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Games the shaped a generation: PC

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5. Battlefield 1942
DICE | EA | 2002

A primarily multiplayer team-based first-person shooter set during World War II, with a massive fleet of vehicles and epic 64-player clashes

What made it so great?
The battles, obviously, but what makes those great is a clever balance between action and tension. The enforced delay between dying and respawning makes death a big deal, but it's also not so long that you spend a large chunk of the game away from the fray. You're back in there within a minute, blazing away and fearing for your life all the while.

Packing that many people around a handful of chokepoints and giving each of them a good reason to try to stay alive impressively recreates the brutal chaos of real warfare. And as in a real war, the chaos brings people together: when a stranger saves your skin, you genuinely form temporary friendships right there on the battlefield.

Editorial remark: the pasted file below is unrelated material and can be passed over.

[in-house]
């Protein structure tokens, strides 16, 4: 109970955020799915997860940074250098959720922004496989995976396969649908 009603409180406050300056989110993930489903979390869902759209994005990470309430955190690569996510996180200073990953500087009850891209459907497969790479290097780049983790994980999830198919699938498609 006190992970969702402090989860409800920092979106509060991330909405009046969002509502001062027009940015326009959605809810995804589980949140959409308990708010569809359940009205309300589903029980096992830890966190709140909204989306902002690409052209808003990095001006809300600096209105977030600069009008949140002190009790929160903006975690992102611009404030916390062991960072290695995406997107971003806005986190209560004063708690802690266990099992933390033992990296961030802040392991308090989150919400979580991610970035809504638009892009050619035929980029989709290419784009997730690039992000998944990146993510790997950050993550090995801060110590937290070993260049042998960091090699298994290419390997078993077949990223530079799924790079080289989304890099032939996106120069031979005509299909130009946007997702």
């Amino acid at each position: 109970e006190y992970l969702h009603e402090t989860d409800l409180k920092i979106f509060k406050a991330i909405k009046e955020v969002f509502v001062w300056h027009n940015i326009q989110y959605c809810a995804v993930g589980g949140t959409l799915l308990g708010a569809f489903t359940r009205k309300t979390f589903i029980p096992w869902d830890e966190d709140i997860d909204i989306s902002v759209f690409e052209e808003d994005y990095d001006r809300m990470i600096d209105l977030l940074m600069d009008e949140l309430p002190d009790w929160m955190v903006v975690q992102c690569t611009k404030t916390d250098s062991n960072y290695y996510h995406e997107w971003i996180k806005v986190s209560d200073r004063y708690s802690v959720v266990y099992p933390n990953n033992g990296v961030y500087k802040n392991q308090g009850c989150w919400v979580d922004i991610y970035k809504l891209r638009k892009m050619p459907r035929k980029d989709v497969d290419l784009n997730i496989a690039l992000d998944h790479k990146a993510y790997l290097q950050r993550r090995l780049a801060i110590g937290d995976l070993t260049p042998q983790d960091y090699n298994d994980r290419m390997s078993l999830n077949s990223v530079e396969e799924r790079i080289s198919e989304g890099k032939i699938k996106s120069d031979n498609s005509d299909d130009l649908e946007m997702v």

Get ready to play
1942 is a little tricky to come by these days, but you shouldn't need to splash more than $10 to net it second hand from an Amazon.com market seller. There's still a steady core of a thousand or so players thrashing it out online at a given time - they don't know the war's over and we won't tell them if you don't.

Been there, done that?
To sequelsville! Battlefield 2 ships the action out to the Middle-East and China and adds an elegant squad system, order issuing keys and a ranking hierarchy to put soldiers in their place. It's a much more visually impacting and intense experience, but the game is technically clunkier and load times are absurd.

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